Trucking rap sheet: Medical examiners charged, sentenced in fraud cases

Updated Jul 26, 2018

Action in three trucking-related crimes has recently been reported by the Department of Transportation’s Office of Inspector General. All three cases deal with DOT drug testing or medical exam fraud.

Georgia doctor convicted for falsifying DOT medical exams

A Georgia medical doctor who was authorized to perform DOT medical exams has been convicted of conspiracy to falsify records with intent to impede the proper administration of the Federal Motor Carrier Safety Administration.

Dr. Mark Griffis was indicted in February after an investigation revealed he “routinely signed DOT Medical Examiner’s Certificates and Medical Examiner Reports for CDL holders without examining the drivers,” according to OIG.

Griffis is now awaiting sentencing.

Alabama chiropractor pleads guilty to falsifying DOT medical exams

Dr. Kenneth Edwards pleaded guilty on June 13 to one count of conspiracy to commit wire fraud after he was charged with submitting falsified DOT medical exams to FMCSA’s National Registry.

Through his practice in Phenix City, Ala., Edwards allegedly conspired with his employees, Joann Bush and Andrea Daigle, to charge drivers for medical exams performed by Bush and Daigle, even though they were authorized to perform DOT medical exams.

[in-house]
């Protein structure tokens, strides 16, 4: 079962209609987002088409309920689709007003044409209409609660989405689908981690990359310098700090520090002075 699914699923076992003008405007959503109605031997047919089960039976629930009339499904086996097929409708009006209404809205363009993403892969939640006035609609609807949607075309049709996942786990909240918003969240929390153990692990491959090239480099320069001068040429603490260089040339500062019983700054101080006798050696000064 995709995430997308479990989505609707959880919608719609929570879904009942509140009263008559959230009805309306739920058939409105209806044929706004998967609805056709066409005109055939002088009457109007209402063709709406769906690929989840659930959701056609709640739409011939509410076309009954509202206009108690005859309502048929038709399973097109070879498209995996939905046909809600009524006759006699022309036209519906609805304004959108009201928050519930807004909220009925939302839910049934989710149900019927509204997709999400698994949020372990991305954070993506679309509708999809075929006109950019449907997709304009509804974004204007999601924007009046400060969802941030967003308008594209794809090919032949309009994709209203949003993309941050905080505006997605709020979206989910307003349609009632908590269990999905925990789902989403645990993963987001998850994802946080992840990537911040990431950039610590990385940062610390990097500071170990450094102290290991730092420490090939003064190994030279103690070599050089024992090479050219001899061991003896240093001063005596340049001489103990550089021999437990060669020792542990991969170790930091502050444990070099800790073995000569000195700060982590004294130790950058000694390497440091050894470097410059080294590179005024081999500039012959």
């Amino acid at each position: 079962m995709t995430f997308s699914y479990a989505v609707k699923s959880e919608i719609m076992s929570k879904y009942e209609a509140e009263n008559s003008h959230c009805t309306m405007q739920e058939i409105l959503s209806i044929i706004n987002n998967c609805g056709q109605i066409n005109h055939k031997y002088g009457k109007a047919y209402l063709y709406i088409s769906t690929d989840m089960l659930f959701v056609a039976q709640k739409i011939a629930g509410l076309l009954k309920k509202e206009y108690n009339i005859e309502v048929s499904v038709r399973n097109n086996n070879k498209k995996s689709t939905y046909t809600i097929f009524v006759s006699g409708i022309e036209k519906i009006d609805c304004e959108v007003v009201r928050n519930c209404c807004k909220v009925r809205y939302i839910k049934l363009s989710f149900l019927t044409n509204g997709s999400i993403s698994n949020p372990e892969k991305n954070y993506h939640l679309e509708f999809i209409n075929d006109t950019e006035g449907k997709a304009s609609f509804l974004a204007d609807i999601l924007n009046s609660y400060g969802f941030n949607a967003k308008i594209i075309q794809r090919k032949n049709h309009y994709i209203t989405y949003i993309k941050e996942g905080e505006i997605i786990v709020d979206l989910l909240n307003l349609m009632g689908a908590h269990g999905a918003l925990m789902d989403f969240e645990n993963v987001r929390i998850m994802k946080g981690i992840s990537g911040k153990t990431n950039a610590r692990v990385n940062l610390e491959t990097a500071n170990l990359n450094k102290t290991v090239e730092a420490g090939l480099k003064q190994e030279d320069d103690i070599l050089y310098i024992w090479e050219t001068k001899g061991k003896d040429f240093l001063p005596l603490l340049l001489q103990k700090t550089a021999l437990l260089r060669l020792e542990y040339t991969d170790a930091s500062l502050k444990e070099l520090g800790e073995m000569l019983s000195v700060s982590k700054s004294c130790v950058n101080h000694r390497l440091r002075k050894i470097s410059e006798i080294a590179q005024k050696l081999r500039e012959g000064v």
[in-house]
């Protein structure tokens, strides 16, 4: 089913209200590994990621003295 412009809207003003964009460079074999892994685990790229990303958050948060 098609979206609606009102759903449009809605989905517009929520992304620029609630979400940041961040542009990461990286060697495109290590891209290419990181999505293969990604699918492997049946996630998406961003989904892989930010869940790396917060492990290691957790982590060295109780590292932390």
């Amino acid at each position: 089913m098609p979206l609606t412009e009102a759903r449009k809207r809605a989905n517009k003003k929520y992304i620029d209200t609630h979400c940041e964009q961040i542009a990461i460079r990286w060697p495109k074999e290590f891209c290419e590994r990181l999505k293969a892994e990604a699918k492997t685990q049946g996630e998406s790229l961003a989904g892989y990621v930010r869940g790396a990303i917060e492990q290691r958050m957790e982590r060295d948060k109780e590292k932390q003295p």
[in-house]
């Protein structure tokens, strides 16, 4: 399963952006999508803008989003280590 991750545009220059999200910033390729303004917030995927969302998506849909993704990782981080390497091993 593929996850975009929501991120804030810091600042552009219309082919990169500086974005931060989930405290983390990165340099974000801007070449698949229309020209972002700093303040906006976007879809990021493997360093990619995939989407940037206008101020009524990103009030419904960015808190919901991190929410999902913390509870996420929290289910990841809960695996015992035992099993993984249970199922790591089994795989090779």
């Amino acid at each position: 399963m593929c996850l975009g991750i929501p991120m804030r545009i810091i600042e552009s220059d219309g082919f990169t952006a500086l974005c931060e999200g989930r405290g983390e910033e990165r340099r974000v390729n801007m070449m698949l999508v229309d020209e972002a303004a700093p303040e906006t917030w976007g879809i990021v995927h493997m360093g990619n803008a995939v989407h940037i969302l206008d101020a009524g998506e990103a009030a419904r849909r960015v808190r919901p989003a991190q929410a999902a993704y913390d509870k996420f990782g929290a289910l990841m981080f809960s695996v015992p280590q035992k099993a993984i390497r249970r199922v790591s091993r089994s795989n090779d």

The results of these exams were uploaded to FMCSA, certifying the Edwards himself performed the exams.

California drug tester gets prison time for drug testing scheme

Demetri Dearth, the former owner and operator of Advanced Substance Abuse Programs in Redding, Calif., was sentenced to one year in prison, followed by one year of probation and a $2,500 special assessment fee after pleading guilty to mail fraud and false statements to a government agency.

An investigation revealed that between March 2009 and February 2010, Dearth’s company collected urine specimens from commercial drivers but didn’t forward many of the specimens to certified labs for testing.

Instead, the company created false Custody and Control Forms stating the urine had been released to FedEx for transfer to a lab. In reality, the specimens never left Dearth’s lab, and she falsified reports indicating that a Medical Review Officer (MRO) had reviewed the results of tests that never took place.

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These false reports named legitimate MROs, provided their addresses and presented forged MRO signatures.